Thankful Through the Tough Times by Jo Russell

“I thought you were going out of town on a mini-vacation this month,” Carlie mentioned to her best friend, Rachel.

“That we were, but I think Larry, Don, and Dave are going in our place.”

“Who are they?”

“The plumber, heater repairman and the electrician. We know each other well enough now they’re on our Christmas card list,” Rachel responded. “Larry even brought us some of his wife’s holiday bread the second time he came this month.”

“So now we have sinks that drain, toilets that flush, and a warm glow when we unlock the door that isn’t because something shorted out and is smoldering. Praise God! That counts for a blessing.”

A few weeks later, Carlie asked, “Am I supposed to watch your pets this weekend? I saw on my calendar your family is going to Sea World for a few days.”

“I think that Jerry is going in our place.”

“Oh, no! Who’s that?”

“He’s the appliance repairman. Now he’s on our Christmas card list, too. But the stove cooked the Thanksgiving turkey nicely and dishwasher handled most of the kitchen mess. We don’t have to go to the laundromat to wash mountains of clothes. I sent Jerry off with a card and a plate of chocolate chip cookies for his family.”

“So what are you going to do for vacation?”

“We’re going to vacation in front of the fireplace roasting chestnuts and marshmallows. The house is warm with baking. You should come and smell! Plus Rick and the kids promised to wash all the dishes during the holidays! What a gift!”

Rachel has the right attitude.

With the full-color hype of the holidays advertising the perfect Thanksgiving, the vacation of a lifetime, the greatest Christmas, and astonishing gifts for everyone on your list, it may be hard conceive being happy with anything else.

Forfeiting vacation plans in lieu of emergency expenses? Bummer. But an attitude of gratitude can make all the difference.

These words from the Bible provide just the right encouragement to change worry to prayer: “Do not be anxious about anything, but in everything, by prayer and petition, with thanksgiving, present your requests to God. And the peace of God, which transcends all understanding, will guard your hearts and minds in Christ Jesus.” [Philippians 4:6-7]

Rachel counts each experience and day as a gift because it is founded in Christ. He is the Prince of Peace. He provides the foundation and security of a place in his kingdom, even after an “emergency fund” on earth is exhausted.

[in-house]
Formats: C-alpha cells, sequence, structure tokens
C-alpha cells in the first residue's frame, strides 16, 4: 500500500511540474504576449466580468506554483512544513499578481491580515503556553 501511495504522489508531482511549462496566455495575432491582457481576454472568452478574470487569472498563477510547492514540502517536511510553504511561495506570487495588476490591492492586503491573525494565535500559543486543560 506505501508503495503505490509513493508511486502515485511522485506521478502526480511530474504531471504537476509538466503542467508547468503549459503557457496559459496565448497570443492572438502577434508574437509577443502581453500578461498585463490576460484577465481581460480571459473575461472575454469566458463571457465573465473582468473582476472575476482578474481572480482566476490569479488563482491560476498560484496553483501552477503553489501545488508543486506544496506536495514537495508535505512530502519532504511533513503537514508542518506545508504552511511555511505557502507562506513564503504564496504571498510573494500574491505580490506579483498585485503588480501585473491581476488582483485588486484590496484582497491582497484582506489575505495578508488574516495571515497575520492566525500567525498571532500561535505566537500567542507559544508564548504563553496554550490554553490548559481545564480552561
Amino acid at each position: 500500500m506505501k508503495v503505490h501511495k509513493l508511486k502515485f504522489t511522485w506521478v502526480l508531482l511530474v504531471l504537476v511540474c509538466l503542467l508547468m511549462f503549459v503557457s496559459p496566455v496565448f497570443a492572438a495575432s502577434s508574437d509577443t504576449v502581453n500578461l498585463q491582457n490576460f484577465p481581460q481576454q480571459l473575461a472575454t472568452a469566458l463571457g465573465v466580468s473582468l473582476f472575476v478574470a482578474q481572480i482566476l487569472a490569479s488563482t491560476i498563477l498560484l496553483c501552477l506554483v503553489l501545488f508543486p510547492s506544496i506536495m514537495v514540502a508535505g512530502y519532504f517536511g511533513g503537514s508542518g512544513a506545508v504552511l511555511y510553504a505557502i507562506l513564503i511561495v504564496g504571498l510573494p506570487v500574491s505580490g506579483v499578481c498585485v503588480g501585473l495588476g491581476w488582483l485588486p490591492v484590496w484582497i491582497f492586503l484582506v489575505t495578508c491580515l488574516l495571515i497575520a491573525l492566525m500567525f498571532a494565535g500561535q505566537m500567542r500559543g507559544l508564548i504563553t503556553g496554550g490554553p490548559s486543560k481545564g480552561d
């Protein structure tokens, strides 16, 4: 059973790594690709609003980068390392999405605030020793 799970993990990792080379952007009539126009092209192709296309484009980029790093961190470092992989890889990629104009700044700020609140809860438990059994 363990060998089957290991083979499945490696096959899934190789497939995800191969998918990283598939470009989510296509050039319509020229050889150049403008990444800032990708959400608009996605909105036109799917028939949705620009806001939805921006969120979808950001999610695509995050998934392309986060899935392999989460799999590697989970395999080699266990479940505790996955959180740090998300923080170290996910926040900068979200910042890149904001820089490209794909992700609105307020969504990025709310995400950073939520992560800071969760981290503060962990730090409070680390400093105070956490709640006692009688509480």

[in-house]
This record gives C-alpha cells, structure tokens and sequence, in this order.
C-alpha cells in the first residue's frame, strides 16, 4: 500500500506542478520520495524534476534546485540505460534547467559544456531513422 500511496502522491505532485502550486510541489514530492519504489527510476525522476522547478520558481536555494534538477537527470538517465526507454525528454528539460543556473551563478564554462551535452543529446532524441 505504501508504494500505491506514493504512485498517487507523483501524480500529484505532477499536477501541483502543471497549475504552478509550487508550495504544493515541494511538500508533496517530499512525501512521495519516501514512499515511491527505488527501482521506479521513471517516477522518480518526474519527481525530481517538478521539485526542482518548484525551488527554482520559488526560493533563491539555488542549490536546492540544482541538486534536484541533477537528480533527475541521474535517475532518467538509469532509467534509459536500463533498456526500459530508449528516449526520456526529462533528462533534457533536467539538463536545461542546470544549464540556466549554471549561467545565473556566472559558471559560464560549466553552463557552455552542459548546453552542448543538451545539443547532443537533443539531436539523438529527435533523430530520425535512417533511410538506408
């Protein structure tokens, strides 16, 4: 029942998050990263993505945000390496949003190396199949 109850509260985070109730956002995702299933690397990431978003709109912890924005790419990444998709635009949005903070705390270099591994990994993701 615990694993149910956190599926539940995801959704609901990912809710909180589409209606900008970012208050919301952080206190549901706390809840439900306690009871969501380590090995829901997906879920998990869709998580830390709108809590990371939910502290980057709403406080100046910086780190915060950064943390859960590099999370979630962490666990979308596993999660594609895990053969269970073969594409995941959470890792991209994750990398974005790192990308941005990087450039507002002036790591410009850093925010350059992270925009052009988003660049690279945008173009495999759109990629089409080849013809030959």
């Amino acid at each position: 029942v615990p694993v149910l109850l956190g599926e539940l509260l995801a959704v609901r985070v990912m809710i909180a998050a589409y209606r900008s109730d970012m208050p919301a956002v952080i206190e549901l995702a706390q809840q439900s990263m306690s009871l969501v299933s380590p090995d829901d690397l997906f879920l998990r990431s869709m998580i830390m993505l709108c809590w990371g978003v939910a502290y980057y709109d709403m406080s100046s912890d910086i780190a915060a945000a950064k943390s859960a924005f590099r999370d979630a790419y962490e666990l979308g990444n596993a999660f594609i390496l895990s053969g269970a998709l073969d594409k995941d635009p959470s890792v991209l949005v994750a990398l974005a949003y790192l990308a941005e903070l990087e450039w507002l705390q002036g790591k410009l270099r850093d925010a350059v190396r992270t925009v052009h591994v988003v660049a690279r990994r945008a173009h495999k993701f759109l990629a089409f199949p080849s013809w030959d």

As she observed, “When you’re the cook, you always get to lick the bowl!”

That’s a perc that even Sea World doesn’t offer.

Life is a blessing. Give God thanks today!

[Jo Russell is a Christian speaker, author of scores of articles, a half dozen anthology contributions, and award-winning Which Button Do You Push to Get God to Come Out? A Humorous Devotional for Women. available from Amazon.com, her speaking engagements and website, www.button-to-god.com. She lives in northeast Arizona with her husband, Ed. Enjoy chuckles and speeches, tips and excerpts in website options and weekly blog.]

 

 

And the best thing about that is the cook—that’s me—always gets to lick the bowl!”

Preparing a Mansion for You, Me, and Boots by Jo Russell

As Bernice and Ben moved into their fix-up home, Bernice heard a terrible racket at the front door.

“What is that? It sounds like a scream!” The sound wound up like a siren, demanding her attention immediately.

When Bernice peered through the locked storm door, her eyes dropped to the source of the sound. It was a furry creature the size of a handbag. A cat. The medium-sized calico wasn’t even pretty.

The feline waved its white-tipped tail like a flashlight. The cat limbed slightly on four weary white feet.

“Shoo! Go on home!”

But the cat wouldn’t go. To Bernice, it sounded like “Meow! Meow! Meow!”

But the calico may have been saying, “My house! My house! My house!”

Finally, Bernice sighed and told the feline, “Just a minute. I’ll get you something to eat.”

When Bernice returned with some chopped chicken, she unlocked the door, but before she opened it wide enough to leave the dish, the cat squeezed in, headed for the sofa, and curled up on a cushion. The feline purred herself to sleep.

In the morning, Ben put the cat outside in the cold. He sprayed and cleaned the part of the coach where she snoozed the night before. “Go on home!” he told her. But the feline just stayed around the yard, hiding in the bushes. She was still there when the couple got home from work.

“Ben, that cat’s still around. Maybe we’d better feed it something until we can find its owner.” So, the two worked together as they fixed a bed in the garage.

“Cat’s got to stay outside. Lots of feral cats have ringworm.”

“Right. No animals inside. We’ve got enough to deal with just with the house.”

But in the next few days, winter temperatures dropped to the teens. Bernice shook Ben awake after midnight when Ben rolled over with the blankets. Bernice realized how chilled she was.   “That cat must be cold in the garage. Can we let her in just for the night? We can close her up in the bathroom.”

No one claimed the stray. Ben had the idea the cat might belong to the previous owner of the house.